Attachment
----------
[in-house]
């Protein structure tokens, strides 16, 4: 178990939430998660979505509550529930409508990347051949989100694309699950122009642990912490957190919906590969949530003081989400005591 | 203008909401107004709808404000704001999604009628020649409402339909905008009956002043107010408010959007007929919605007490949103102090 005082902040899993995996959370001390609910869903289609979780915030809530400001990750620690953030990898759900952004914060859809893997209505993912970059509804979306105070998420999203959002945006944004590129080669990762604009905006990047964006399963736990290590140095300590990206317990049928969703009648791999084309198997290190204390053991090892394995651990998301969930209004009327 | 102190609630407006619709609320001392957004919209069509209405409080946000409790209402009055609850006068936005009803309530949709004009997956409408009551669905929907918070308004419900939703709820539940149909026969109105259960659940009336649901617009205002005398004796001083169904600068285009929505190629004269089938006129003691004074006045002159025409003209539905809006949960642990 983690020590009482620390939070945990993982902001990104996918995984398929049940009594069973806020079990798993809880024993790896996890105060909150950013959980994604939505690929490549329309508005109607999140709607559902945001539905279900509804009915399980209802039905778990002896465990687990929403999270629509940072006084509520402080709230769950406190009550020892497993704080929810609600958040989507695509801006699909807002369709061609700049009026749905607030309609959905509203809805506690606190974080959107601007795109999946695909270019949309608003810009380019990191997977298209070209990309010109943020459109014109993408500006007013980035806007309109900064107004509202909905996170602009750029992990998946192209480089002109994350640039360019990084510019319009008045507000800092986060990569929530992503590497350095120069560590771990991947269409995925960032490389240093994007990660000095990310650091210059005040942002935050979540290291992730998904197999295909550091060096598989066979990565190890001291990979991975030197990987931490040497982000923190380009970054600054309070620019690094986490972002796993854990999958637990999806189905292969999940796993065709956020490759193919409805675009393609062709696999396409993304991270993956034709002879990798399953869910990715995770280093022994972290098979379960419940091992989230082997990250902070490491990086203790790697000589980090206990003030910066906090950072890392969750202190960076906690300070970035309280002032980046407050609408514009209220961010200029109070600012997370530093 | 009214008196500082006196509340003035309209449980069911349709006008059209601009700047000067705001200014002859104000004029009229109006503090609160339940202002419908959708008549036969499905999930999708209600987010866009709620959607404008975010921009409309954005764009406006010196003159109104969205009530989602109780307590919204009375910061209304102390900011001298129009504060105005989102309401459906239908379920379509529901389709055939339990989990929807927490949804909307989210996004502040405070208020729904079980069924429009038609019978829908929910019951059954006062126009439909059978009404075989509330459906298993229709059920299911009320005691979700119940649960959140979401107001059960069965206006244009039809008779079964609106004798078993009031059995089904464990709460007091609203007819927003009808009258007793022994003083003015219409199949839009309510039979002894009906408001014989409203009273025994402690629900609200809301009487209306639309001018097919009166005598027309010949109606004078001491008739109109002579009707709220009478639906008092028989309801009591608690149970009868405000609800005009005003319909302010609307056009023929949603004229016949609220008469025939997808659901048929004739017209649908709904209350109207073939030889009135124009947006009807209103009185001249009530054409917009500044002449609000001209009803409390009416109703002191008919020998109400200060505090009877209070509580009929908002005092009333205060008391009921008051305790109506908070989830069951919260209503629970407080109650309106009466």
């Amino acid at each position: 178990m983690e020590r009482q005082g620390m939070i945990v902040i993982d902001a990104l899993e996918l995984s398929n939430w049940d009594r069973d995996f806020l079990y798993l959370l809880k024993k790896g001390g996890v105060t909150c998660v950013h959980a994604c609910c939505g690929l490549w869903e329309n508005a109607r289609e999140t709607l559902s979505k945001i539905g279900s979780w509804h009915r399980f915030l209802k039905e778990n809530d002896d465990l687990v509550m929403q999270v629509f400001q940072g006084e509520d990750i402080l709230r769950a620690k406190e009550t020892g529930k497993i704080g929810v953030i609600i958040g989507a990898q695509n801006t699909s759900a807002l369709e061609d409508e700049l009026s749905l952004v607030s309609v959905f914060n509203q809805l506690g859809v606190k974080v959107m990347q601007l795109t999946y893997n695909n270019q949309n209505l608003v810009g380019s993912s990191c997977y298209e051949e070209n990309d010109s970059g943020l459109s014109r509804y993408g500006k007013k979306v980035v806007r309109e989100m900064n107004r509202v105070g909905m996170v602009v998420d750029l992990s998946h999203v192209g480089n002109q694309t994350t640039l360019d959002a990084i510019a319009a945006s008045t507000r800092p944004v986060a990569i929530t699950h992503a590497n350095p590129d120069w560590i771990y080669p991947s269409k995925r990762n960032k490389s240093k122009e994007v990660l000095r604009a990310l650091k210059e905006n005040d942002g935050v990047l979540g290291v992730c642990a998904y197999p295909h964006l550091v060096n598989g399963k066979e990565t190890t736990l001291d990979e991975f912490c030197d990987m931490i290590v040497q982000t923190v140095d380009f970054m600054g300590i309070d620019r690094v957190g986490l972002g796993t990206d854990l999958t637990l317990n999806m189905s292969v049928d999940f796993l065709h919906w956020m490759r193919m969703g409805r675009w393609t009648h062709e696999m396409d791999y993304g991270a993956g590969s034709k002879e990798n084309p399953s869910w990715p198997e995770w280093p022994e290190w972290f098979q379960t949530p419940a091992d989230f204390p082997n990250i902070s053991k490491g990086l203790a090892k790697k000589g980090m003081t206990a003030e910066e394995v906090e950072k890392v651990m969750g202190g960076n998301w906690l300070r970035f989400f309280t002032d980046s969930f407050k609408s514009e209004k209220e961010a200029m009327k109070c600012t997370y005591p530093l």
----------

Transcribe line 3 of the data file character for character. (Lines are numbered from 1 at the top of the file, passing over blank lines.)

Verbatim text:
């Amino acid at each position: 178990m983690e020590r009482q005082g620390m939070i945990v902040i993982d902001a990104l899993e996918l995984s398929n939430w049940d009594r069973d995996f806020l079990y798993l959370l809880k024993k790896g001390g996890v105060t909150c998660v950013h959980a994604c609910c939505g690929l490549w869903e329309n508005a109607r289609e999140t709607l559902s979505k945001i539905g279900s979780w509804h009915r399980f915030l209802k039905e778990n809530d002896d465990l687990v509550m929403q999270v629509f400001q940072g006084e509520d990750i402080l709230r769950a620690k406190e009550t020892g529930k497993i704080g929810v953030i609600i958040g989507a990898q695509n801006t699909s759900a807002l369709e061609d409508e700049l009026s749905l952004v607030s309609v959905f914060n509203q809805l506690g859809v606190k974080v959107m990347q601007l795109t999946y893997n695909n270019q949309n209505l608003v810009g380019s993912s990191c997977y298209e051949e070209n990309d010109s970059g943020l459109s014109r509804y993408g500006k007013k979306v980035v806007r309109e989100m900064n107004r509202v105070g909905m996170v602009v998420d750029l992990s998946h999203v192209g480089n002109q694309t994350t640039l360019d959002a990084i510019a319009a945006s008045t507000r800092p944004v986060a990569i929530t699950h992503a590497n350095p590129d120069w560590i771990y080669p991947s269409k995925r990762n960032k490389s240093k122009e994007v990660l000095r604009a990310l650091k210059e905006n005040d942002g935050v990047l979540g290291v992730c642990a998904y197999p295909h964006l550091v060096n598989g399963k066979e990565t190890t736990l001291d990979e991975f912490c030197d990987m931490i290590v040497q982000t923190v140095d380009f970054m600054g300590i309070d620019r690094v957190g986490l972002g796993t990206d854990l999958t637990l317990n999806m189905s292969v049928d999940f796993l065709h919906w956020m490759r193919m969703g409805r675009w393609t009648h062709e696999m396409d791999y993304g991270a993956g590969s034709k002879e990798n084309p399953s869910w990715p198997e995770w280093p022994e290190w972290f098979q379960t949530p419940a091992d989230f204390p082997n990250i902070s053991k490491g990086l203790a090892k790697k000589g980090m003081t206990a003030e910066e394995v906090e950072k890392v651990m969750g202190g960076n998301w906690l300070r970035f989400f309280t002032d980046s969930f407050k609408s514009e209004k209220e961010a200029m009327k109070c600012t997370y005591p530093l």